I had a liver biopsy 10 days ago and am still in pain, I had one before when I was in my 30s I felt a pinch and that was it . This time after pain medication wore off,. It's been painful , Well never again..This is the last time for me, and Tylenol does nothing for the pain😣
Glenda Oliver
My friend was diagnosed with Liver cancer of the common bile duct when a growth showed on the MRI. Several procedures were done to get a biopsy but was unsuccessful as they could not penetrate the duct or the growth. an ultrasound was also inserted but could not get a clear view of the growth. The doctors diagnosed it as CANCER due to symptoms of jaundice, weight loss, kidney failure and lower abdomen pain. They can not get a definitive answer but several doctors concluded that it is CANCER and nothing can be done to treat it. No chemo, radiation or any treatment - just keep comfortable and he should have approx. 4 months. He is on dialysis three times a week and very weak with blood pressure dropping when he sits up. Does this sound reasonable?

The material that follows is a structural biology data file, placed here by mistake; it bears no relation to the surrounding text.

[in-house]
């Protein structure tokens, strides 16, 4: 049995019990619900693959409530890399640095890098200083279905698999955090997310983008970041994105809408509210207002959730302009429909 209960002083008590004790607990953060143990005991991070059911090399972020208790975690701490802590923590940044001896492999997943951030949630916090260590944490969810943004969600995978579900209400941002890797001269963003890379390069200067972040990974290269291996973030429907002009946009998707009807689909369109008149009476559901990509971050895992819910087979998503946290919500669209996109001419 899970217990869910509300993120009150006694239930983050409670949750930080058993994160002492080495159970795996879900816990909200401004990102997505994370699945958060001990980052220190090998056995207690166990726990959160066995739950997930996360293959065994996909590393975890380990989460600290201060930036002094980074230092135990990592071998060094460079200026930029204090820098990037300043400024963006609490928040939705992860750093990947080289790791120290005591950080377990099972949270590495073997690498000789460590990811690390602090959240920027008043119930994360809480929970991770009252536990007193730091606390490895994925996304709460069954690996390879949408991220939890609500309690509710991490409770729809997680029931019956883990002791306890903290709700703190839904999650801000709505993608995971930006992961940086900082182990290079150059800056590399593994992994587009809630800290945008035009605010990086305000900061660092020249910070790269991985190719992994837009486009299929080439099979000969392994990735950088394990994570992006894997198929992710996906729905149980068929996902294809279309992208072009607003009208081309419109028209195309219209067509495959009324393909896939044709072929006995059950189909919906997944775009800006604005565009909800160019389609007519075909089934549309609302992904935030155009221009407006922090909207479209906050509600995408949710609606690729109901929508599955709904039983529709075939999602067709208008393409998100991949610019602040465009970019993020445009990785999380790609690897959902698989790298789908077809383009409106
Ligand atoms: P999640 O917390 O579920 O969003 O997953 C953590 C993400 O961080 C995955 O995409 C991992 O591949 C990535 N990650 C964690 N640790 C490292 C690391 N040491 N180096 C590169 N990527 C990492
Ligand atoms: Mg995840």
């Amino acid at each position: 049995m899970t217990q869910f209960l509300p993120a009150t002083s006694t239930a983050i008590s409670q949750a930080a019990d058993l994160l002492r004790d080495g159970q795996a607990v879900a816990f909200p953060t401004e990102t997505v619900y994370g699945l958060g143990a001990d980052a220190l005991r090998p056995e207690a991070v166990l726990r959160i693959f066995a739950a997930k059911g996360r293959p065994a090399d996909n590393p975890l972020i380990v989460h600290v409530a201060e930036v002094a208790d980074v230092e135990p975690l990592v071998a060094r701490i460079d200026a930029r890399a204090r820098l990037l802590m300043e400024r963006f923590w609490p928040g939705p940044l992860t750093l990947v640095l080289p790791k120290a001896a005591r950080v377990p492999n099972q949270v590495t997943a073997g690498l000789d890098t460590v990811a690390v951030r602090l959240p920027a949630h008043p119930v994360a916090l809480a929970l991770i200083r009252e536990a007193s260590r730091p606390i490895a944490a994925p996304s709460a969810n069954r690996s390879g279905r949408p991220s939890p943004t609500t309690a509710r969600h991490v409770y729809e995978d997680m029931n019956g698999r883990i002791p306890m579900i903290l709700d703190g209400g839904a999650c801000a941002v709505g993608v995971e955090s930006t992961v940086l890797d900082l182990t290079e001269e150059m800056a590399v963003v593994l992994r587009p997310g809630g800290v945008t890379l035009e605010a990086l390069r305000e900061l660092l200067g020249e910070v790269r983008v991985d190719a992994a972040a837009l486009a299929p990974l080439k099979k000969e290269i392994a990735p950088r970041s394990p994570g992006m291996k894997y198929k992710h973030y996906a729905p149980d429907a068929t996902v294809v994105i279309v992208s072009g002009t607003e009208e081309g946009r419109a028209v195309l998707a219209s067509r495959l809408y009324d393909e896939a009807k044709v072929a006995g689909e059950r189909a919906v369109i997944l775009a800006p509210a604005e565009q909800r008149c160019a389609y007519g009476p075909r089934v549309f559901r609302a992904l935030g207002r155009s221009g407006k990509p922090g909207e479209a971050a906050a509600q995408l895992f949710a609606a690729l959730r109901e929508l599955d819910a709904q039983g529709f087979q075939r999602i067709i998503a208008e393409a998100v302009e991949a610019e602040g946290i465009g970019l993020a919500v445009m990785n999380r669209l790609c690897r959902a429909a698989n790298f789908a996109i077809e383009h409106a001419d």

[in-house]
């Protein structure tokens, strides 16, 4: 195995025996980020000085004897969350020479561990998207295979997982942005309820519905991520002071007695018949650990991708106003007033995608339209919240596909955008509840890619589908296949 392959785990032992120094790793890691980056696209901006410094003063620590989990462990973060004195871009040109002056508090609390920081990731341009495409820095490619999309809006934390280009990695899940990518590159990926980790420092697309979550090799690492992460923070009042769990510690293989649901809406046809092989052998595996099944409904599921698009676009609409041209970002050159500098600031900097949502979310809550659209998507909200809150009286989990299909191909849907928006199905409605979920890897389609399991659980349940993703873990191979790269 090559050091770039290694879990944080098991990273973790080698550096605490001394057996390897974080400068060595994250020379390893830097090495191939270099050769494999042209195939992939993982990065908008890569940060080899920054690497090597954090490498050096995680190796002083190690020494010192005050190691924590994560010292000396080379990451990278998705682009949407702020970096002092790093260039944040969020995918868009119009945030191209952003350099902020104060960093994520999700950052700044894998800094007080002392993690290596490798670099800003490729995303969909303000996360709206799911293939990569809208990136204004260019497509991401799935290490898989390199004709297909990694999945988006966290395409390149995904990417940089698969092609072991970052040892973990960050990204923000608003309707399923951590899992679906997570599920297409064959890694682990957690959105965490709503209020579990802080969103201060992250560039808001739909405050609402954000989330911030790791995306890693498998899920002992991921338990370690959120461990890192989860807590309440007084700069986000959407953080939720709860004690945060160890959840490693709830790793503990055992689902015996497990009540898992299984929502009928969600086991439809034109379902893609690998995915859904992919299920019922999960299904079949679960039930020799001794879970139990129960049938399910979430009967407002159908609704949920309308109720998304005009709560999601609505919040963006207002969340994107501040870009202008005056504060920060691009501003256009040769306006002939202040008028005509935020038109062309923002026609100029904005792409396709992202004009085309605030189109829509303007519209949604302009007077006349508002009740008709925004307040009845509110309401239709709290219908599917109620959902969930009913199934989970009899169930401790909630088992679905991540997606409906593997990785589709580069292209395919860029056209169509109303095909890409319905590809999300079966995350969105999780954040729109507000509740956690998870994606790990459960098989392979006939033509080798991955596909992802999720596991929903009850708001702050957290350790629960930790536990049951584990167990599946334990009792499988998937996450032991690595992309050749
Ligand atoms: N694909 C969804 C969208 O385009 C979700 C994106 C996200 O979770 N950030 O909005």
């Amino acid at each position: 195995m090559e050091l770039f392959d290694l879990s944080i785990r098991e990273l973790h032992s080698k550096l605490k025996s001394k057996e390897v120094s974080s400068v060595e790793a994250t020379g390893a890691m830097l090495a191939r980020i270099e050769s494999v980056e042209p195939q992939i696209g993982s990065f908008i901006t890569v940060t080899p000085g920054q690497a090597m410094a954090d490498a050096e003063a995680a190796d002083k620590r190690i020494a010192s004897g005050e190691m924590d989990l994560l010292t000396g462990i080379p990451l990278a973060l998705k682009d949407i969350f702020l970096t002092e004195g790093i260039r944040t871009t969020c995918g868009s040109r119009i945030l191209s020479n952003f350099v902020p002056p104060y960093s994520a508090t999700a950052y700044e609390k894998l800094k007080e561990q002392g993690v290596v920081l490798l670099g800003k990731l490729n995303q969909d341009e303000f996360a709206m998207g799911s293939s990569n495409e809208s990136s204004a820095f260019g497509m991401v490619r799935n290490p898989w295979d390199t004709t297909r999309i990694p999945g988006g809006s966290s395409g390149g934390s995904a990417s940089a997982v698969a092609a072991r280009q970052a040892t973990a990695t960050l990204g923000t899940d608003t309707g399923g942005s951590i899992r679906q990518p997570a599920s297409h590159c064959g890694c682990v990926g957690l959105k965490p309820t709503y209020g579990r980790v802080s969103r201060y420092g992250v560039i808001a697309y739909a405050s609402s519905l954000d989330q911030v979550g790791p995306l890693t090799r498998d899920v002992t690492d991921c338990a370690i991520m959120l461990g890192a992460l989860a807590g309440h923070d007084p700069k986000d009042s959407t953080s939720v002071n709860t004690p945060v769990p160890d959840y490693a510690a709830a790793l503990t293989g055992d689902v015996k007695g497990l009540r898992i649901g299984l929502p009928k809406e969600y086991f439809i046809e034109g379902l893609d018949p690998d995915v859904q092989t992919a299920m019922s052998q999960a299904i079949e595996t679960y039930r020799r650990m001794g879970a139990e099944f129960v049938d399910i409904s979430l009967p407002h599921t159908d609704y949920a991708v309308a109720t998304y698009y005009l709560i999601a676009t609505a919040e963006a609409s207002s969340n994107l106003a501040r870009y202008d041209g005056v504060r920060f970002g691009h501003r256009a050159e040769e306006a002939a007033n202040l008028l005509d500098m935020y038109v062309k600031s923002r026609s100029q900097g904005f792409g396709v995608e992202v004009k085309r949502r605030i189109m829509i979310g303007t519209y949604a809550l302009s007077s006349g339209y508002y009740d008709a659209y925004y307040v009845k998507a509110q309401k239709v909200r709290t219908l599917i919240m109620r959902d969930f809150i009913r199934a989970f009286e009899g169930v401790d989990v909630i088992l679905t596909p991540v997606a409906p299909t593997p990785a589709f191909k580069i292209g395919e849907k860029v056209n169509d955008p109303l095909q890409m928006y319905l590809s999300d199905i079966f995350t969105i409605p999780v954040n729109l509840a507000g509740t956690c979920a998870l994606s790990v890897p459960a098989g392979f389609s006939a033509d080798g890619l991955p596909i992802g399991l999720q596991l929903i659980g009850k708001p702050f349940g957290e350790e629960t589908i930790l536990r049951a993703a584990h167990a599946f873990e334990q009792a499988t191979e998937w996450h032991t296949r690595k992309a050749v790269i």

helen rankl
I had a liver biopsy done on July 9th, 2016. I was given a sedative but I was totally awake and remember everything. I was in the hospital for 2 days. No pain meds they gave me helped. After discharge I have since been in severe pain, continuous since the biopsy on a scale of 10. Been to the ER 4 times. ER advised that it was a pain I would have to deal with. I had 4 Cat Scans to rule out internal bleeding. No bleeding found. My surgeon referred me back to my primary doctor. My primary doctor was sympathetic. He has started me on Physical Therapy. Does anybody know of anything that might help me, any input into my dilemma with this pain? It is over two months and I have NO improvement with the pain. I have been prescribed doxycycline, tramadol, valium, dilaudid. I can't continue living on pain meds which doesn't cover the pain. NOW I have drug addiction to deal with. Please respond with comments. Thank you for reading.
Had one done today...the sedative didn't do a thing. The pain meds was probably water and no pain meds at discharge. This is more painful than childbirth and I had my kids naturally. I will never do this matter what my doctor says! Very, very painful...hurts tobreath and move.
I had a liver biopsy done 8 days ago and I'm still in pain. i dont know if it's a coincidence but i'm post menopausal for 1yr and 3mnts and i start spotting the day after.I'm very concerned because of the pain and spotting.I'm gonna c a gyno next wk I know they shouldnt b related but y do I start @ spot the day after with this pain.